Where to watch birds in South America by N Wheatley. Helm, 1994.
Don’t know which country/countries to visit in South America? Then it may be worth considering taking a look at this book, written by this website’s author. It is many years old of course but it still provides a starting point, an overview and a guiding light to the best birds and the best places to look for them on the continent, and could save hours of searching for similar information on the internet. However, it is important to check more up-to-date sources for sites which have been opened up, sites and species which have been discovered, lodges that have been built etc. since the book was published.
Many trip reports, some for Colombia, are posted on the websites listed here. On some of these websites some reports are independent and some are posted by tour companies who organize tours to Colombia. These tour companies and others also post their own reports on their websites, which are listed under 'Some Organized Tours to Colombia' below.
The costs of organized tours partly reflect the quality of the tour leaders. Some leaders are certainly better than others and many companies claim their leaders are the best but even the best rely at least to some extent on the exceptional skills of the local guides they employ. If you are travelling independently, employing such local guides will greatly increase your chances of seeing the wildlife you wish to see.
There are many tour companies who organize tours to see mammals, birds, other wildlife and other natural wonders. The cost of these tours vary considerably according to such variables as the airlines used, the number of days the tours last, the number of sites visited, the number of people in the group (an important consideration if you wish to see such wildlife as rainforest mammals and birds), the number of tour leaders, the standard of accommodation and transport, and the percentage profit the company hopes to make. Generally, where the number of days tours last and the number of sites visited are similar, the cheapest tours are those that use the cheapest airlines, accommodation and local transport, that have the largest groups with the least number of leaders, and that make the least amount of profit. The most expensive tours tend to be those which are exceptionally long, use the most expensive accommodation (ridiculously lavish in some cases, even for single nights) and which make the most profit. Some tour costs partly reflect the quality of the tour leaders. Some leaders are certainly better than others and many companies claim their leaders are the best but even the best rely at least to some extent on the exceptional skills of the local guides they employ.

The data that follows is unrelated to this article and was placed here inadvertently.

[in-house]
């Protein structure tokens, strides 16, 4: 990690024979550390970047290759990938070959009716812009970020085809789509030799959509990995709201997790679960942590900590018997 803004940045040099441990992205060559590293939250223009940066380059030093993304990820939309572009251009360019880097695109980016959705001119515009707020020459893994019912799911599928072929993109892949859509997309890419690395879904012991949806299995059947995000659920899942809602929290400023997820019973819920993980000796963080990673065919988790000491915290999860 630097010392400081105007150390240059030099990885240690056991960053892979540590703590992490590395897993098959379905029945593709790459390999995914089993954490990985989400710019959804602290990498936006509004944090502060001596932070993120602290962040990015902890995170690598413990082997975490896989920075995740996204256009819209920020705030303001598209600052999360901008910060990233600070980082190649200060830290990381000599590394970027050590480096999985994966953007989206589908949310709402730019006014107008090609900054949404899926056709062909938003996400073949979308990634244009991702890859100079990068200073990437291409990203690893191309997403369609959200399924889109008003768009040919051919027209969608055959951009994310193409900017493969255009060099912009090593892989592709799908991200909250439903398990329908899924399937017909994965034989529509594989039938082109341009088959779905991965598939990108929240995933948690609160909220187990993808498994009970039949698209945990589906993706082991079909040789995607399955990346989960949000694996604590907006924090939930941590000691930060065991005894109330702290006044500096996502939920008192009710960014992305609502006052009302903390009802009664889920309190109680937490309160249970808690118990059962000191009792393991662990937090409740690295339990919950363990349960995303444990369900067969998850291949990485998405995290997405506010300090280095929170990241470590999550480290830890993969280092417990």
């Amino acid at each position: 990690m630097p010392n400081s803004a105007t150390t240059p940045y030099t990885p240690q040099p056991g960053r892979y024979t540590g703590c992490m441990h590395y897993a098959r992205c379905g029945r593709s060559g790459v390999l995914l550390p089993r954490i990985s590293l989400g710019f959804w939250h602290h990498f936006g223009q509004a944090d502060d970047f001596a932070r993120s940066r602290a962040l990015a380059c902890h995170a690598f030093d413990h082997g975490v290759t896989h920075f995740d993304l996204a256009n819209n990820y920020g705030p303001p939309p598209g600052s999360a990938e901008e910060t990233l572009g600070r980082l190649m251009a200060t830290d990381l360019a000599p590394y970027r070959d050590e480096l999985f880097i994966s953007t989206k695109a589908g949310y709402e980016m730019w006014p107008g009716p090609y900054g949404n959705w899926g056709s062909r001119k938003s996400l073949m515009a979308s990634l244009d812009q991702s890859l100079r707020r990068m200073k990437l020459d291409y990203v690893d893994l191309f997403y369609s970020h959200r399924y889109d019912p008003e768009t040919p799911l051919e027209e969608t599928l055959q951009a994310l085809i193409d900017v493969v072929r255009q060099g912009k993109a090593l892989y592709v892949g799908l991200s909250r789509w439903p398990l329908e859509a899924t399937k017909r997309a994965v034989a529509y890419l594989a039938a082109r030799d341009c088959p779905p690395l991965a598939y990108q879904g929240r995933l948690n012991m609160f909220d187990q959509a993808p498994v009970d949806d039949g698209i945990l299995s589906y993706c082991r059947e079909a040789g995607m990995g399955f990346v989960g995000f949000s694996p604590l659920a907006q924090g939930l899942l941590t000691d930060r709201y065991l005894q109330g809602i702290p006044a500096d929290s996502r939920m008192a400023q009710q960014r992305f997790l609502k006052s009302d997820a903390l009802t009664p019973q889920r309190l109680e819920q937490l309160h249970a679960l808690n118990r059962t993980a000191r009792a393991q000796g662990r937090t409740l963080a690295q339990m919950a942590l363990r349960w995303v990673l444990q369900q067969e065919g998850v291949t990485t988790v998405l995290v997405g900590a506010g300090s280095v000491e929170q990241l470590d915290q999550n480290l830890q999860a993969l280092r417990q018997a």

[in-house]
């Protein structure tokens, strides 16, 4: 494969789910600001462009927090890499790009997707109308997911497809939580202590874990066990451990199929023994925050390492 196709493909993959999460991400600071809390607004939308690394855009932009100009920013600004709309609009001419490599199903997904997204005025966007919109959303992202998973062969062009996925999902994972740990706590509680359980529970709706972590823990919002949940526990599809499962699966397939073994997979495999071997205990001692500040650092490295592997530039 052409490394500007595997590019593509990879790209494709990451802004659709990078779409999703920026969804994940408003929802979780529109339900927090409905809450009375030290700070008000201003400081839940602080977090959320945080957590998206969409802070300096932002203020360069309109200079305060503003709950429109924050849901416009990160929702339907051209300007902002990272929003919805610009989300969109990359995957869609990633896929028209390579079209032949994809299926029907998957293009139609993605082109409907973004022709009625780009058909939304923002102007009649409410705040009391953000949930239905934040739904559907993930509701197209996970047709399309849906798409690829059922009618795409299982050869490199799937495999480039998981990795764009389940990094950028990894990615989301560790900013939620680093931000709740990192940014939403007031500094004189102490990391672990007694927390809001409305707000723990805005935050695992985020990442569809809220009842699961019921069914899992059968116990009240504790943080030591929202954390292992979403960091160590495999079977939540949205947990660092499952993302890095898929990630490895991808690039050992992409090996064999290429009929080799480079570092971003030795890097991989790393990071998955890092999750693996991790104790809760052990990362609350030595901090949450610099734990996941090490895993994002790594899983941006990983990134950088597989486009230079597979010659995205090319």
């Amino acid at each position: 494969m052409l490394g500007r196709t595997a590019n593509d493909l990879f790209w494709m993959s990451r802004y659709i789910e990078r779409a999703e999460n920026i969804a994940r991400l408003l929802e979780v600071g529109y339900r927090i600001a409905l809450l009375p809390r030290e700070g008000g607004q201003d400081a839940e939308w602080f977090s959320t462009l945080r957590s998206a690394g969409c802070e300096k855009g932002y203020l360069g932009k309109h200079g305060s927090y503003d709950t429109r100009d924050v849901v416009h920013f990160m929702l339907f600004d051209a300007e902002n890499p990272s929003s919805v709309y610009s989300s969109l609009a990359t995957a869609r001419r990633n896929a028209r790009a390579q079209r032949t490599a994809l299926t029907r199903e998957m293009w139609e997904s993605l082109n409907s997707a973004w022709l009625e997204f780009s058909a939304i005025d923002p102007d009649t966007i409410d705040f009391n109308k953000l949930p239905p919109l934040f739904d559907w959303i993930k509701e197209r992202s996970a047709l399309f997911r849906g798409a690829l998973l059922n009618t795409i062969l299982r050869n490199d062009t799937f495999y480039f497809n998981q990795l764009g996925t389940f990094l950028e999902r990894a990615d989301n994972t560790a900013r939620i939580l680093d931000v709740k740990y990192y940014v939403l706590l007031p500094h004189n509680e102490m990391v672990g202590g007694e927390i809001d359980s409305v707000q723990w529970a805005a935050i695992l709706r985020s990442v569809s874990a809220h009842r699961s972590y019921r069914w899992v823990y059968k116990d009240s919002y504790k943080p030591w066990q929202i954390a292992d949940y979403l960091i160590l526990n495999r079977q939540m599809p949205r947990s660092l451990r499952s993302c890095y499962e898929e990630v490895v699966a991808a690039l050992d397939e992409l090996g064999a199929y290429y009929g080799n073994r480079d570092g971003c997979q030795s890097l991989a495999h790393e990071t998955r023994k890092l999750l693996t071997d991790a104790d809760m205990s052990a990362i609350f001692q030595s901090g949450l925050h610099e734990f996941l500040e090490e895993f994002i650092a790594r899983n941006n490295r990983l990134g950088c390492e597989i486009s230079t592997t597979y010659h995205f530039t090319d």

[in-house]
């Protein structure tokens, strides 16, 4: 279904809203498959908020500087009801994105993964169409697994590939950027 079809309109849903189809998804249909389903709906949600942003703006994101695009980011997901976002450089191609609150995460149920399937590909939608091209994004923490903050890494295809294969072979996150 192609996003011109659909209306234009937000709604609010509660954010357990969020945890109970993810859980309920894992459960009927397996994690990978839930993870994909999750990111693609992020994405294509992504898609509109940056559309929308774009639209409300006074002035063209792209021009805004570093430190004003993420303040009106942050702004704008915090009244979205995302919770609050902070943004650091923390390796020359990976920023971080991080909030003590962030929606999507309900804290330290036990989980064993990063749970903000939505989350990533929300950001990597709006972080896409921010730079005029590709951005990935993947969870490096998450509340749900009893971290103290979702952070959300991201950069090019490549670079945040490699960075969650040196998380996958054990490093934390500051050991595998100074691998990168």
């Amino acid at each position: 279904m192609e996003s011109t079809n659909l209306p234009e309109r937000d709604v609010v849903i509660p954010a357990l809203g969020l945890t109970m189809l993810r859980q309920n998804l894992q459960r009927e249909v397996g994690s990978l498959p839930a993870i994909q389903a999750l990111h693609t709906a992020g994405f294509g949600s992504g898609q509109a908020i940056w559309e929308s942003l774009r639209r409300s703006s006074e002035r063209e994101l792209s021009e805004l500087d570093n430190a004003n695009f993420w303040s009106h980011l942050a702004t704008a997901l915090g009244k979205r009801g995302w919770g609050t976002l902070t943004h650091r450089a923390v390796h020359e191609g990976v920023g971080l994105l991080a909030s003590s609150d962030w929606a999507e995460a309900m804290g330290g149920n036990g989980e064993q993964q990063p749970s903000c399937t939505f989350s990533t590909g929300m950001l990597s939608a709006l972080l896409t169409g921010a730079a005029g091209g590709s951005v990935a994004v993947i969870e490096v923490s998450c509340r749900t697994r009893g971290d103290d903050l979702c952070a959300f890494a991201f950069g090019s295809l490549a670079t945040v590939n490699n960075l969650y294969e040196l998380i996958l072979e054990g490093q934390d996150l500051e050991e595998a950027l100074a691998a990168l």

While tour companies organize tours with set itineraries many also organize custom tours for individuals and private groups who instead of taking a tour with a set itinerary want to follow their own itinerary to suit their own personal tastes, whether it be mammals, birds, other wildlife, other natural wonders or even man-made attractions, or a mixture of them all. Many organized tours with set itineraries are also fast-paced and target as many species as possible, whether they are mammals, birds or other wildlife or everything, which usually leaves little time to enjoy the best sites and individual species, but on a custom tour those taking part can specify the pace and the sites and species they wish to concentrate on. Custom tours also suit people who like to travel with people they already know, rather than with a group of strangers, and people with partners with different interests. Individuals and small groups will almost certainly have to pay more than the price of an organized tour with a set itinerary but a large group of friends may be able to travel for less than the price quoted for a set tour.
Tour companies who are running organized tours to Colombia in the next couple of years include the following. Many of these also offer custom tours.